Process Management

Background last update:6 Aug 2012

EFSA director: 'We are not there to please everybody'

Catherine Geslain-Lanéelle recently started her second five-year mandate as executive director of the European Food Safety Authority, better known as EFSA. Her main concern for the coming years is to maintain and improve the scientific expertise of EFSA in an environment of continuous pressure on feed and food safety budgets in member states.

Somewhat hidden away in Parma, Italy and outside the focal point of the international press the European Food Safety Authority, established in 2002, is the most important body for feed and food safety in the European Union. Since 1 July 2006 Catherine Geslain-Lanéelle has been appointed as executive director and this year she was mandated for another five year period. EFSA closely cooperates with national risk assessment bodies and as such Geslain-Lanéelle travels to the individual EU-member states to foster the cooperation between EFSA and national risk assessment bodies, laboratories and universities.

Zoonoses, diseases that can migrate from animals to humans, are a focal point in EFSA’s assignment. “Zoonoses represent an important issue in the food chain and have our full attention. We have contributed to a reduction in the food chain of for example Salmonella outbreaks,” Geslain-Lanéelle says. Annually 300,000 cases are reported in the EU. EFSA is pivotal in data collection on Salmonella incidences, setting targets and monitoring progress, she explains. The program is successful; latest known data show a reduction in Salmonella cases from 2008 to 2009 in the EU of -17% and of -26% in the Netherlands, being the most successful member state.Another focus of concern is antibiotic resistance. “We have invested a lot of effort in monitoring and looking at options to reduce the use of antibiotics. But the food chain can also contribute to antibiotic reduction,” Geslain-Lanéelle says. EFSA and the European Centre for Disease prevention and Control (ECDC) compiled and just released their first joint report on antimicrobial resistance in zoonotic bacteria affecting humans, animals and food. High levels of resistance to antimicrobials were found in animals for Salmonella and non-disease-causing E. coli whereas for Campylobacter high levels were reported in both animals and humans. The report makes an important contribution to work being carried out at European level and assists the European Commission as it develops its proposals for action to fight antimicrobial resistance.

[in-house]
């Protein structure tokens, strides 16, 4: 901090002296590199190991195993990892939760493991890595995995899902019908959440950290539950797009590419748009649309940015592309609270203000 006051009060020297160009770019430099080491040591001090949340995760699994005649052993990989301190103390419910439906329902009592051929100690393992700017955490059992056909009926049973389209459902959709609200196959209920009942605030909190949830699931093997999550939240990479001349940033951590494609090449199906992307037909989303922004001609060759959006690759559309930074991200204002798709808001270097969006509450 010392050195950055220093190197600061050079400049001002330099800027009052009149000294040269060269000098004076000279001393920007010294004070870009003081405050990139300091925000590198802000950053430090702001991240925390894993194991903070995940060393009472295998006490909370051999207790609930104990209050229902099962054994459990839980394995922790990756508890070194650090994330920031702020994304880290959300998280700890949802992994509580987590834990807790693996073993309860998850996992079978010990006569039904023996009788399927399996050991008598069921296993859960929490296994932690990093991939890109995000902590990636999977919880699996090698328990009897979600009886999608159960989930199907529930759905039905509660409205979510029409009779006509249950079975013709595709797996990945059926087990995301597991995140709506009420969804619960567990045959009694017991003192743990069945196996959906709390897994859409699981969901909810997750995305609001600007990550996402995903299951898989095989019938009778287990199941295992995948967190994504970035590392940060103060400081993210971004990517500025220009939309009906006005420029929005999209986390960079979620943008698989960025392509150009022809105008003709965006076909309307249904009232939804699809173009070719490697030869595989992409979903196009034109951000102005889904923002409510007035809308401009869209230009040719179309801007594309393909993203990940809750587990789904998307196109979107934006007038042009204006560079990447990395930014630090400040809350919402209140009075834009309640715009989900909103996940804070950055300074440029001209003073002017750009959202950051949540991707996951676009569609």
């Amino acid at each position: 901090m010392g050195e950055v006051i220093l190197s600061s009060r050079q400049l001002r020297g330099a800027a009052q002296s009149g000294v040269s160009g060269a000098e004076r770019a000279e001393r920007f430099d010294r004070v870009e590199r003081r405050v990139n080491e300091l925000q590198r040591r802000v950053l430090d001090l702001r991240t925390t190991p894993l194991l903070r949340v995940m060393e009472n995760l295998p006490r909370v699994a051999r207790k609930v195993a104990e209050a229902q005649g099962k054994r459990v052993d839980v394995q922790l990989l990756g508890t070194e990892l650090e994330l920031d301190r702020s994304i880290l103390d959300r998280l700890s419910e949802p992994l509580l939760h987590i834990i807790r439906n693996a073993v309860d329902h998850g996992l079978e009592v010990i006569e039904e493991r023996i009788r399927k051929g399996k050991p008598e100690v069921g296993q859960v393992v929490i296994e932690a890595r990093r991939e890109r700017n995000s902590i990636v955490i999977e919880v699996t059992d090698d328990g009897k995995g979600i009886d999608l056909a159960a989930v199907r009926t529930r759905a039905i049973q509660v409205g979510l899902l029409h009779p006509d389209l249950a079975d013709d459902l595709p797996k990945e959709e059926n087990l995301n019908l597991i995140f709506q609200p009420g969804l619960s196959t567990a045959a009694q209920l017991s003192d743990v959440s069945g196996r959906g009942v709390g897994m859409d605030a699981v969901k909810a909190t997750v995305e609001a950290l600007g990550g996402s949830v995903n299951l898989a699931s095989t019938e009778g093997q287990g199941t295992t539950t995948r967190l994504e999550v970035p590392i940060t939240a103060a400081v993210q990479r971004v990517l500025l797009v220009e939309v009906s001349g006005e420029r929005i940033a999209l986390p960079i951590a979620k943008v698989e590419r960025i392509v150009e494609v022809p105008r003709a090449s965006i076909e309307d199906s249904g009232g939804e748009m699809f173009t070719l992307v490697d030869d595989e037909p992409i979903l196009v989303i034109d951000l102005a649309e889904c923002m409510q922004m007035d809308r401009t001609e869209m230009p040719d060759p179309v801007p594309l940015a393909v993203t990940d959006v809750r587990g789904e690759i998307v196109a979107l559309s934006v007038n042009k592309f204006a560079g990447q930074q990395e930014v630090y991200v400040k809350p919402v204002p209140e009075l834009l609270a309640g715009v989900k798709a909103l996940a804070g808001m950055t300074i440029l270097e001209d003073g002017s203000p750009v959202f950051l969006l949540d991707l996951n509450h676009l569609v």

A number of risk management measures to combat antimicrobial resistance are in place related to the food chain. The EU legislation on zoonoses obliges member states to monitor trends in antimicrobial resistance in zoonoses and other agents that may present a threat to public health. At international level, countries cooperate through an Intergovernmental Task Force on Antimicrobial Resistance which reports to the Codex Alimentarius Commission. The EU and United States have also created a transatlantic task force on antimicrobial resistance issues.

Health claims
With the reduced antibiotic use in the EU many new products emerge to compensate for loss of performance, or to improve health of animals and humans. “We received around 3,000 requests for a health claim on a product,” Geslain-Lanéelle says. “Eighty percent of these claims are rejected, mostly because of incomplete dossiers.”

However, EFSA’s opinion on botanicals is not complete yet. Some 1,500 requests are put on hold. This group of ingredients is difficult to place. Sometimes there are inconsistencies between the health claim on the one side and medical use of the product on the other side.

Many studies are required to support a claim. What is the product? In probiotics for example, what is the actual microbial used? What are the benefits? What is the cause-effect relation? For 200 to 300 probiotics companies have to come back with better scientific backgrounds. With such a decision EFSA is seen as an obstacle for market access. “We are not there to please people and companies, we are there to do our job and make foods safer,” Geslain-Lanéelle parries criticism on the perceived slow moving of EFSA.

In 2008 EFSA received 4,500 claims on products, while it was said at the beginning it would only be around 1,500. That is why extra regulations were put in place. Also eight new scientific panels have been installed, which require many scientists. According to Geslain-Lanéelle EFSA is still able to attract good scientific staff. Half of the staff comes from national food agencies. The current economic crisis puts extra pressure on national budgets and thus could give problems in carrying out EFSA’s tasks. “Up until now our budget is still safe and even increases a little next year. In the case of national budget cuts scientists could rely a bit more on our staff for processing the applications and focus nationally on the more difficult stuff. This could also make the work for the panels more attractive,” Geslain-Lanéelle says. “This evolution in work process could help efficiency since in Parma more than 60% of staff have a PhD degree and are well qualified to process applications.”